A postgraduate student at the University of Warwick is aiming to unravel the complicated interactions between the Human Development Index, gender equality and gender gap in personality traits.
Pregnancy and childbirth can be a magical but often complex time for women and birthing people. Drawing on her PhD research, Dr Georgia Clancy, from Warwick’s Department of Sociology, explores women’s most popular childbirth choices and the barriers preventing their realisation.
As 70 per cent of the world population lives in cities, improving urban resilience against disaster is paramount, and to do this effectively you need to involve the communities most affected say Professor Jon Coaffee, Politics and International Studies and Academic lead for the Global Research Priority in Sustainable Cities, University of Warwick, and Dr Vangelis Pitidis, Politics and International Studies.
The climate crisis is already taking a heavy toll on some developing countries, causing damage to crops and infrastructure and loss of people’s homes and communities, explains Harpreet Kaur Paul, from the University of Warwick's School of Law.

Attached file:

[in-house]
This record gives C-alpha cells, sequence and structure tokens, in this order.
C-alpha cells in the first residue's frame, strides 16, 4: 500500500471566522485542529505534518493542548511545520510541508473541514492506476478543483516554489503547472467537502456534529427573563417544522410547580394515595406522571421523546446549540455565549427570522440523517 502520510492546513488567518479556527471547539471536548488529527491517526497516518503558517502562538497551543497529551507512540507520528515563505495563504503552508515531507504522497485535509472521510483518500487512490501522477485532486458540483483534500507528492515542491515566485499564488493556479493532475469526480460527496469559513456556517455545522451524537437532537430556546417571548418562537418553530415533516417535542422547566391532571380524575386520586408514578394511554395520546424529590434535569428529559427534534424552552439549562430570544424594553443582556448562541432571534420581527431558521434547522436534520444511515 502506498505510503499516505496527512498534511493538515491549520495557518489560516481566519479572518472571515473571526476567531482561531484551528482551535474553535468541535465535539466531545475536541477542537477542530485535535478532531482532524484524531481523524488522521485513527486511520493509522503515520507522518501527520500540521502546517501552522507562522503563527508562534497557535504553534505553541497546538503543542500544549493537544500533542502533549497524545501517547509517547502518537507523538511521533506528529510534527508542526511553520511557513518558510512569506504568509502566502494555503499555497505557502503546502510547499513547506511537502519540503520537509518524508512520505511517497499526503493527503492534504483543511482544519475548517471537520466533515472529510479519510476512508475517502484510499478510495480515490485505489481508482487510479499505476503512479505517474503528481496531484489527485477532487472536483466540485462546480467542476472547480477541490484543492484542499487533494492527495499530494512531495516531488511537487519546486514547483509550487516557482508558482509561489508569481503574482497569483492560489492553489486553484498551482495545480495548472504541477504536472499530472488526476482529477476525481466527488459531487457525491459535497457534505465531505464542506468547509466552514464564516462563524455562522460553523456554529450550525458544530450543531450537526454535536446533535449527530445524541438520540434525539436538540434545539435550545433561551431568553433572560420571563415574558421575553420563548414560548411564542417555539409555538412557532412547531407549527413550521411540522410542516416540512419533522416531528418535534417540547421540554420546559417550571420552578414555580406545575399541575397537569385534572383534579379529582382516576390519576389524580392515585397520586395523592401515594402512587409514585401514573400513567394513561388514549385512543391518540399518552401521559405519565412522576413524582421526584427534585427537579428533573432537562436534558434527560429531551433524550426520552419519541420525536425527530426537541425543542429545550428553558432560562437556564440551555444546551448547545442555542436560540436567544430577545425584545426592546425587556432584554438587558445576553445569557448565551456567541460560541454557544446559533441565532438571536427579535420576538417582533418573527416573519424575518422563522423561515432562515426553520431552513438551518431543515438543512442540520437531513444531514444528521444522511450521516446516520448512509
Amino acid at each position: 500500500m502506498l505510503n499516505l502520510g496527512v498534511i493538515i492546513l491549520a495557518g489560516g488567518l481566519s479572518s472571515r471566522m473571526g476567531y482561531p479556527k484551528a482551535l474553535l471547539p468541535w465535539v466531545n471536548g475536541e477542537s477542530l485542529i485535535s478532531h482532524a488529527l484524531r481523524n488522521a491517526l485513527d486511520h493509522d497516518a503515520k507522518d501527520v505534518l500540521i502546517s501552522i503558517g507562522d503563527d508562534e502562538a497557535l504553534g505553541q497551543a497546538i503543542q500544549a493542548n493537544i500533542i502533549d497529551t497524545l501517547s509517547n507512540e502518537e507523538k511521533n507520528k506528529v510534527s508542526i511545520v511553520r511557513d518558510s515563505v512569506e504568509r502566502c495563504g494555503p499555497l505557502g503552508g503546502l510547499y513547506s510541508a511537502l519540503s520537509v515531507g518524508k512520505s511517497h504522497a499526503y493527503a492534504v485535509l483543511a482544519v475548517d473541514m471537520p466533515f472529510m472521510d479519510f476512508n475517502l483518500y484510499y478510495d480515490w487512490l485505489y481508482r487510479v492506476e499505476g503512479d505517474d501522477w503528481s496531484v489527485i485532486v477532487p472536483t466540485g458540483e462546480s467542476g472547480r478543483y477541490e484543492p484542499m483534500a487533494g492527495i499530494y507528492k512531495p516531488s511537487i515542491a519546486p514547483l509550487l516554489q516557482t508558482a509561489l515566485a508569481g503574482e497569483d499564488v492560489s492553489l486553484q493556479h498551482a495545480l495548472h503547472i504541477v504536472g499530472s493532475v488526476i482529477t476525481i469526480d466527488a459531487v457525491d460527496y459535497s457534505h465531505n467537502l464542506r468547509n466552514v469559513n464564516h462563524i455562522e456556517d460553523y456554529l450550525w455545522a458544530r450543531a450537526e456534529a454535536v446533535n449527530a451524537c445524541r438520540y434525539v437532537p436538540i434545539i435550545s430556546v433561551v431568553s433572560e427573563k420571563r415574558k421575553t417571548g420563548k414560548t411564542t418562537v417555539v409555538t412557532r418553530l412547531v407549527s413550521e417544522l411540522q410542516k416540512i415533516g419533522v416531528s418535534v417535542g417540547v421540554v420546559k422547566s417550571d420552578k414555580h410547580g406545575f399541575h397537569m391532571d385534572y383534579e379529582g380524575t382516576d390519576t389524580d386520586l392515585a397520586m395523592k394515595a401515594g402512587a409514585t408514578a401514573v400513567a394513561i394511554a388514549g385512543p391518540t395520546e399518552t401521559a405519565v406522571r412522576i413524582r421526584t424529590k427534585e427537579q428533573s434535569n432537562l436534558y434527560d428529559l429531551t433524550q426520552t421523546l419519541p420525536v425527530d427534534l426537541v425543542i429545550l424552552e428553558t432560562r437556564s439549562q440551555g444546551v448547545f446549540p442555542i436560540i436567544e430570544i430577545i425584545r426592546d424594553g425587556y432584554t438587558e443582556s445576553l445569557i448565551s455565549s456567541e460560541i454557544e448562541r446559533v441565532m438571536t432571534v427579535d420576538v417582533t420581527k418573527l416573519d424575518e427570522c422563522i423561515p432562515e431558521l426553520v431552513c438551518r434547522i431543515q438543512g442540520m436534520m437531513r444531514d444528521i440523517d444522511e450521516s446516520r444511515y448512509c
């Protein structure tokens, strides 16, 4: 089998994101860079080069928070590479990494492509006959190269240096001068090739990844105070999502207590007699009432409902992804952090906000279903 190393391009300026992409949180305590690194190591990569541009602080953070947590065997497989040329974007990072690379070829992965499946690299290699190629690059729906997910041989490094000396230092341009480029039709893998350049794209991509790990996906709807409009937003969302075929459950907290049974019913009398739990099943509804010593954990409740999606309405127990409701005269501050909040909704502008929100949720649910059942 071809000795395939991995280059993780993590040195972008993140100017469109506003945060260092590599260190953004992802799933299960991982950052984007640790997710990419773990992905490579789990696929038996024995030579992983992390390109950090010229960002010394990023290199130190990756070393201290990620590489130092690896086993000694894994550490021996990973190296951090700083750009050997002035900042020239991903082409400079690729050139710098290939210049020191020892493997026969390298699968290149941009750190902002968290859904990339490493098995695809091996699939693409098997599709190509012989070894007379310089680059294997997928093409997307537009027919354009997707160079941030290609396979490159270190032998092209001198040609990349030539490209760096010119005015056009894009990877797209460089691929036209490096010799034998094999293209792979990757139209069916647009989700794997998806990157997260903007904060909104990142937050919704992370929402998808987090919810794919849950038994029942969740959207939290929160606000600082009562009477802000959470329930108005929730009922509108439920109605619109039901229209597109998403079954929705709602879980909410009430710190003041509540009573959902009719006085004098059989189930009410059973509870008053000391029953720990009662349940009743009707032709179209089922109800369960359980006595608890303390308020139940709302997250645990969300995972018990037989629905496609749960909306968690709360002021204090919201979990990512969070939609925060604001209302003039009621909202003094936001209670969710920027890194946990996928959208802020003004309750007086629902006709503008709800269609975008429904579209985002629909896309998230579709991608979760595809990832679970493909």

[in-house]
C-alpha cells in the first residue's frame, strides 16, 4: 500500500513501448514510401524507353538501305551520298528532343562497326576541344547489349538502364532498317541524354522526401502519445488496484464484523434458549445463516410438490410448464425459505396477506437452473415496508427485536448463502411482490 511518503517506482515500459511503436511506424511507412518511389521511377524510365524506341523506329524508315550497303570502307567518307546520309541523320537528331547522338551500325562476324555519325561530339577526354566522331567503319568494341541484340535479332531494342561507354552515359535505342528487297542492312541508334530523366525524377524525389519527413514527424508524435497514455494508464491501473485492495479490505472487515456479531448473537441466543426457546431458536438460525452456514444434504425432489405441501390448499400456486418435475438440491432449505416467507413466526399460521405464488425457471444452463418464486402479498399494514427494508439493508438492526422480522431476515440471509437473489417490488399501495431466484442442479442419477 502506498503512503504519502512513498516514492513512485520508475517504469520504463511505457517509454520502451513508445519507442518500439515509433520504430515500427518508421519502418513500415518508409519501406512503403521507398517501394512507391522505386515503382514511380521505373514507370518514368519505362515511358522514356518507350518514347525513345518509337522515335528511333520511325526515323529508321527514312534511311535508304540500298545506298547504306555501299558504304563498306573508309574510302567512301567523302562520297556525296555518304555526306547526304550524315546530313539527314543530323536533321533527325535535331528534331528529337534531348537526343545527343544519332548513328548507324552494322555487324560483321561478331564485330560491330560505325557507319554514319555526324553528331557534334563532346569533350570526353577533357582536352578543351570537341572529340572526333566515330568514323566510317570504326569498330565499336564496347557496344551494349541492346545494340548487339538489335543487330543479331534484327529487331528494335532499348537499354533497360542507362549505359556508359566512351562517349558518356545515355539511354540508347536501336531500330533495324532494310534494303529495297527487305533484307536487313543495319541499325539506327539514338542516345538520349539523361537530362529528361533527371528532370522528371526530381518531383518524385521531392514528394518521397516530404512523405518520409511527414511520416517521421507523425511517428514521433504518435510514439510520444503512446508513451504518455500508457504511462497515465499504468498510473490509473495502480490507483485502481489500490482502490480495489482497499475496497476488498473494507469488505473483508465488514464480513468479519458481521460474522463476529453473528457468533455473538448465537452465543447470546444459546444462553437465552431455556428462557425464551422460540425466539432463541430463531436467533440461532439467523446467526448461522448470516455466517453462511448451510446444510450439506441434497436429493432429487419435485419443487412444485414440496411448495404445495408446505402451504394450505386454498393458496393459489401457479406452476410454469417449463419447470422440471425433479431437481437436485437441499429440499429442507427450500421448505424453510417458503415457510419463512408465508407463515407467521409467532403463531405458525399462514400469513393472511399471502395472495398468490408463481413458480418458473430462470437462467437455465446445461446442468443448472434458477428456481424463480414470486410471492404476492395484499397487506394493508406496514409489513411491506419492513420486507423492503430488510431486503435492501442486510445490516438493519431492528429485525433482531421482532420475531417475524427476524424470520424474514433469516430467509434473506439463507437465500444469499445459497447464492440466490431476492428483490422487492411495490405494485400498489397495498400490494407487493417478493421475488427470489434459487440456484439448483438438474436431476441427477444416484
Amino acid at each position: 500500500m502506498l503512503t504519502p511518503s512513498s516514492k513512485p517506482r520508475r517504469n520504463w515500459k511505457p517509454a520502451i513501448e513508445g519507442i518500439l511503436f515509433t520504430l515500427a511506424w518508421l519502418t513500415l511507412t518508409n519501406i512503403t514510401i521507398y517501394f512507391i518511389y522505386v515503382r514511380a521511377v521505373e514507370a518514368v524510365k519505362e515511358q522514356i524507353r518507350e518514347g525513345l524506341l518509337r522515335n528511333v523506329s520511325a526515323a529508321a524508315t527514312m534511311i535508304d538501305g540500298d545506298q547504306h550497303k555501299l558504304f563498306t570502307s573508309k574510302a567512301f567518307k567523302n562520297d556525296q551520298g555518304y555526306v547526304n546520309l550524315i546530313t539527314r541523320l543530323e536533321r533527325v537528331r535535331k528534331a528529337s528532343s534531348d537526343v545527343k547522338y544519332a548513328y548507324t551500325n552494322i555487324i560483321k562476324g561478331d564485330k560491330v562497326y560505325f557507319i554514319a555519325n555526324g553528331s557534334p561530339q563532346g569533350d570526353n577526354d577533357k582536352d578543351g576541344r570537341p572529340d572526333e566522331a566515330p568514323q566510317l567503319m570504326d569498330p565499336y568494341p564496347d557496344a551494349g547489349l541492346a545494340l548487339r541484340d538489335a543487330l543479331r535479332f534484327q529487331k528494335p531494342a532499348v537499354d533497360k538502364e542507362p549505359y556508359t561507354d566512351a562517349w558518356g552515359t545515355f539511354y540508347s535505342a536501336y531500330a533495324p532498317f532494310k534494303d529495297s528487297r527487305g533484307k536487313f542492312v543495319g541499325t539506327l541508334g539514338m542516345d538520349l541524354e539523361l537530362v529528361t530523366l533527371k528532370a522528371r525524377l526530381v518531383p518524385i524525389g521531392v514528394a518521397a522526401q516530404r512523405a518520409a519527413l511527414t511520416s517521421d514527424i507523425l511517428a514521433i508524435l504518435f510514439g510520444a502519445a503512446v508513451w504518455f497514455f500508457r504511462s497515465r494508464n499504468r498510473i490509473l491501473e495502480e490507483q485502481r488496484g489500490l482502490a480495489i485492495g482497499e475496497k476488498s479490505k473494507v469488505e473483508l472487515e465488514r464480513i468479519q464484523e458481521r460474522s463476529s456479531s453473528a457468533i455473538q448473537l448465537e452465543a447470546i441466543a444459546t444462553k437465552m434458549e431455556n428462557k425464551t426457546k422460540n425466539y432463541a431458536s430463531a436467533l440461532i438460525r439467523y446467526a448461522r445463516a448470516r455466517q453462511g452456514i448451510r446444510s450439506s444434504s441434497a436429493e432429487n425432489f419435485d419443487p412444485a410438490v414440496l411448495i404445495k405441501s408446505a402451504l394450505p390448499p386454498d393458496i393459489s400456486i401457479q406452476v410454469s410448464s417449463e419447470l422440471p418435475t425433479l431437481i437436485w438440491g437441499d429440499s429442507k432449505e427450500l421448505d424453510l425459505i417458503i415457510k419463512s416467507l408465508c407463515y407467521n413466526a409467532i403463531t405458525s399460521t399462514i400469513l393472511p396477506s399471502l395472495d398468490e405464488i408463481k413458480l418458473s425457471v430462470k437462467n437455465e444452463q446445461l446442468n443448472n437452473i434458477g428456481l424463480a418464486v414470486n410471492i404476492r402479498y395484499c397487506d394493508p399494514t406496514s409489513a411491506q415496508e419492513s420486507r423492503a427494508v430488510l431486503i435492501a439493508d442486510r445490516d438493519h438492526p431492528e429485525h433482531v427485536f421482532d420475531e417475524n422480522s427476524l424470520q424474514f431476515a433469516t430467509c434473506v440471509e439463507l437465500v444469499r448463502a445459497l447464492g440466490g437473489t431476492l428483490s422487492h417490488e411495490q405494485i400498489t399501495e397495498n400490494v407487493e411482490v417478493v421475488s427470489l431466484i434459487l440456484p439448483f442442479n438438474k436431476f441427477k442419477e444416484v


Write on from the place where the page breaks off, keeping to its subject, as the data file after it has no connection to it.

Now is the time to act, not only to mitigate against irreversible damage to the planet, but also look at the practicalities of the way we live in order to protect the most vulnerable, explains Dr Raquel Nunes, a public health expert specialising in the effect of heatwaves.
Sport has long been sponsored by unhealthy products, but maybe it’s time to give them the red card, suggests Dr Oyinlola Oyebode, expert in public health from Warwick Medical School.
The Covid-19 pandemic has had a monumentally disruptive impact on the international development sector, explains Dr Seb Rumsby from Warwick’s Department of Politics and International Studies.
Are you considering recording your religion as Jedi, heavy metal or climate-concerned on census day? Before you do, consider why the census asks the religion question and the value of the data for society.
On International Women’s Day we talk to four members of our research community about their experiences growing up, their ambitions, experiences and advice for other women.
Vaccination is routine in Britain and for most the public health programmes which go alongside them are about as interesting as the sewage system. And then came Covid. Since we all now (apparently) need to be experts here’s four things you might not know about vaccines and vaccination from Dr Gareth Millward from the Centre for the History of Medicine at the University of Warwick.
The dame is everyone's favourite part of panto! But how did the tradition start and when did she first appear? Here's five things you - probably - didn't know about the dame.